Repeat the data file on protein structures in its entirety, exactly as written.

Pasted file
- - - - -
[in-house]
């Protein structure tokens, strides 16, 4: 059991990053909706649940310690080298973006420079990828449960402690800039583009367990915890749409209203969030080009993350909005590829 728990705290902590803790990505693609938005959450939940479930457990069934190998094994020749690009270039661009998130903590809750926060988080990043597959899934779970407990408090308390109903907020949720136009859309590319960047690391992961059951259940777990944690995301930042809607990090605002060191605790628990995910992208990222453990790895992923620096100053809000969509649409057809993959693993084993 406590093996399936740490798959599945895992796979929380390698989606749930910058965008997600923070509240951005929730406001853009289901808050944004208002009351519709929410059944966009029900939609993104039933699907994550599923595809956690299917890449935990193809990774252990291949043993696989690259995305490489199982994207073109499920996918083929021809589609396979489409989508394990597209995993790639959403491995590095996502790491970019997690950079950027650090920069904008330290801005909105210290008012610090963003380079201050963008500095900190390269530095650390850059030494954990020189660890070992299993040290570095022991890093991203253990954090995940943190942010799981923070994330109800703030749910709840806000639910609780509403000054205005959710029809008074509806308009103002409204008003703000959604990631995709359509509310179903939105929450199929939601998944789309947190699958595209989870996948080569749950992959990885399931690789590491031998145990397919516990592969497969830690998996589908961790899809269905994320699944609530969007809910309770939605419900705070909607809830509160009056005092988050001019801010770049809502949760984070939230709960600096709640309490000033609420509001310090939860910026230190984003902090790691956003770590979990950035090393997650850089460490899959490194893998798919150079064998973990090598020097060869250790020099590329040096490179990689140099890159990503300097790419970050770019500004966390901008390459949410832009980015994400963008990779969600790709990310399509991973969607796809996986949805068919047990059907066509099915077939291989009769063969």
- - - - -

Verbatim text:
[in-house]
């Protein structure tokens, strides 16, 4: 059991990053909706649940310690080298973006420079990828449960402690800039583009367990915890749409209203969030080009993350909005590829 728990705290902590803790990505693609938005959450939940479930457990069934190998094994020749690009270039661009998130903590809750926060988080990043597959899934779970407990408090308390109903907020949720136009859309590319960047690391992961059951259940777990944690995301930042809607990090605002060191605790628990995910992208990222453990790895992923620096100053809000969509649409057809993959693993084993 406590093996399936740490798959599945895992796979929380390698989606749930910058965008997600923070509240951005929730406001853009289901808050944004208002009351519709929410059944966009029900939609993104039933699907994550599923595809956690299917890449935990193809990774252990291949043993696989690259995305490489199982994207073109499920996918083929021809589609396979489409989508394990597209995993790639959403491995590095996502790491970019997690950079950027650090920069904008330290801005909105210290008012610090963003380079201050963008500095900190390269530095650390850059030494954990020189660890070992299993040290570095022991890093991203253990954090995940943190942010799981923070994330109800703030749910709840806000639910609780509403000054205005959710029809008074509806308009103002409204008003703000959604990631995709359509509310179903939105929450199929939601998944789309947190699958595209989870996948080569749950992959990885399931690789590491031998145990397919516990592969497969830690998996589908961790899809269905994320699944609530969007809910309770939605419900705070909607809830509160009056005092988050001019801010770049809502949760984070939230709960600096709640309490000033609420509001310090939860910026230190984003902090790691956003770590979990950035090393997650850089460490899959490194893998798919150079064998973990090598020097060869250790020099590329040096490179990689140099890159990503300097790419970050770019500004966390901008390459949410832009980015994400963008990779969600790709990310399509991973969607796809996986949805068919047990059907066509099915077939291989009769063969």